Introduction to HACCP
What is HACCP?
Hazard Analysis Critical Control Points (HACCP) is a systematic approach to prevent food safety hazards from occurring during the course of food production. Essentially, it is a food safety system consisting of two main components: the pre-requisite programs and the HACCP plan.
What are Pre-requisite Programs?
Pre-requisite programs are the universal steps or procedures that control the operational conditions within a food establishment, allowing for an environment favourable to the production of safe food. There are seven pre-requisite programs with 50 bullets that must be addressed, including:
An up-to-date list of the pre-requisite programs can be found in the CFIA's (Canadian Food Inspection Agency's) Food Safety Enhancement Program (FSEP) Manual.
What is a HACCP Plan?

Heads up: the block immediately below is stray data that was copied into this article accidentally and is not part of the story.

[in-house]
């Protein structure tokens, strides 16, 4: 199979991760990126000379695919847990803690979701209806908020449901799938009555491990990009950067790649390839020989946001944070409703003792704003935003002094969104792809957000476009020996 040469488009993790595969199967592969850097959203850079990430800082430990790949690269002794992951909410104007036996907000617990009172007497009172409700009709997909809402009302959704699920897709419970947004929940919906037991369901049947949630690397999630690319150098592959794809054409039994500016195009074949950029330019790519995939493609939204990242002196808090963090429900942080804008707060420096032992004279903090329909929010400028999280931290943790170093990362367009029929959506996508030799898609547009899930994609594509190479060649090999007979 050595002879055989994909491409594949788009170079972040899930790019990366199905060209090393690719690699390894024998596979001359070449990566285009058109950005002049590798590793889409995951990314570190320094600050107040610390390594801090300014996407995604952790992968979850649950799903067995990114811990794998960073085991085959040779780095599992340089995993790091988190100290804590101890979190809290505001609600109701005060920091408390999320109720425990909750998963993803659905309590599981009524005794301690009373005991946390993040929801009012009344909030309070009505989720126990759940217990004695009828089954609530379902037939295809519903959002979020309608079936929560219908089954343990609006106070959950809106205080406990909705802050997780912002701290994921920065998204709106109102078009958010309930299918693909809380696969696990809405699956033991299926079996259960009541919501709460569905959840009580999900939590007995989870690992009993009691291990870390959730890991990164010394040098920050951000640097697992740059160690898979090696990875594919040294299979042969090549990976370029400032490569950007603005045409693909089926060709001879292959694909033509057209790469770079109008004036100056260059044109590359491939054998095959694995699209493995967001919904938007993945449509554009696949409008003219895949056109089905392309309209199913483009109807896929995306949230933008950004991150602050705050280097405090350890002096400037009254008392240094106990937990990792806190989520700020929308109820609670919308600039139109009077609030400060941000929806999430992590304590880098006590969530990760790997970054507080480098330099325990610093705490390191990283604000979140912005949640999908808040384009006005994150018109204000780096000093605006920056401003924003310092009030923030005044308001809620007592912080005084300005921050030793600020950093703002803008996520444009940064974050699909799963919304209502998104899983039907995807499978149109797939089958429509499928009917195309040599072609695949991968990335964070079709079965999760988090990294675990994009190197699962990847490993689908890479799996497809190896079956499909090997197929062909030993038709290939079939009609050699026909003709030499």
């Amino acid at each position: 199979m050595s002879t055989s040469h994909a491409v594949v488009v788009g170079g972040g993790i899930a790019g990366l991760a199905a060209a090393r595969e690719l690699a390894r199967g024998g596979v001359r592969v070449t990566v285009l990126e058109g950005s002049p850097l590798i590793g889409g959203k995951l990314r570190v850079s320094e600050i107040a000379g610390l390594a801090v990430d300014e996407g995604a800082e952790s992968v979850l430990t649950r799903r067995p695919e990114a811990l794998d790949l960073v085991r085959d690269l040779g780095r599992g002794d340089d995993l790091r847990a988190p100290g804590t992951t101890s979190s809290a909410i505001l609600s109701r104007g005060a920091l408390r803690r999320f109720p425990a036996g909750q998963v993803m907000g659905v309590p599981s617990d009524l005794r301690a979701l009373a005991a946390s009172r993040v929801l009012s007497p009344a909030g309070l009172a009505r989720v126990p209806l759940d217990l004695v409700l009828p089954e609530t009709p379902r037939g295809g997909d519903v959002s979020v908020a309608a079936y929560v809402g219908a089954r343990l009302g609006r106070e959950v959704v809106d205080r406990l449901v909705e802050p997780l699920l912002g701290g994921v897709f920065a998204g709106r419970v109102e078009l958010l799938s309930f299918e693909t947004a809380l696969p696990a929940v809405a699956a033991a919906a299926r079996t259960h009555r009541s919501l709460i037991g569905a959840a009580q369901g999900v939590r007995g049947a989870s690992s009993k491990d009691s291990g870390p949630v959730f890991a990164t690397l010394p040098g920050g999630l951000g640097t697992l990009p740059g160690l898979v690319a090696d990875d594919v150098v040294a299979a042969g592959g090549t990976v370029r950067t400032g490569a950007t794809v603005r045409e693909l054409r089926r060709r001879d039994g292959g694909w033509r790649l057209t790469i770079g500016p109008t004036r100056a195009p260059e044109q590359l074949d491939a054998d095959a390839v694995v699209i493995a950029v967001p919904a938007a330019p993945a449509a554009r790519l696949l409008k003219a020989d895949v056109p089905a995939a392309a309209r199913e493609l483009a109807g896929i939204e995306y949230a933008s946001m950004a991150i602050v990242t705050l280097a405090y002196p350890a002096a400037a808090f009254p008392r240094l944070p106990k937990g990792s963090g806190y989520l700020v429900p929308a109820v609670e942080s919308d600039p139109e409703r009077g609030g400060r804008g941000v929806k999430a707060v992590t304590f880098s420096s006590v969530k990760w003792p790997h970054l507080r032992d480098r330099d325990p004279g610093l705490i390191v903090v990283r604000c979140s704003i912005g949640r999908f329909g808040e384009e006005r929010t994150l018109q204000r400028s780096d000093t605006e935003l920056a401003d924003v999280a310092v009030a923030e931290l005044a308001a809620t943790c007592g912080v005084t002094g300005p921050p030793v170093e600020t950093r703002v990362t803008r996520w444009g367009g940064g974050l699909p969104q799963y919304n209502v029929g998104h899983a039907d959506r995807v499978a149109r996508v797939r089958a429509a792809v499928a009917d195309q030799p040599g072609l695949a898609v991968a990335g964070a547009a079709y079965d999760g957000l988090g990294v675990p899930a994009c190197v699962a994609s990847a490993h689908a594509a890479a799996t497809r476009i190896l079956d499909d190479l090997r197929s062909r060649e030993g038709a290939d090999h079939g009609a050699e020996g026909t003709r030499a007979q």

The HACCP Plan is a written document that shows the formal HACCP procedures to be followed by an individual plant or establishment. The HACCP plan is specific to the product and process at the establishment. Essentially, the company takes all ingredients and processing steps to make a specific product and lists any hazard (biological, chemical and physical) that may occur at each step. The Canadian Food Inspection Agency (CFIA) has 10 forms which make up a HACCP Plan, which can be found on the CFIA website, along with generic HACCP plan models. It is not mandatory that a facility uses the CFIA forms when creating their HACCP plan; however, all the information must be included in the format you implement. If generic models are used for assistance when writing your HACCP plan, make sure you reference them at the beginning of your HACCP plan.
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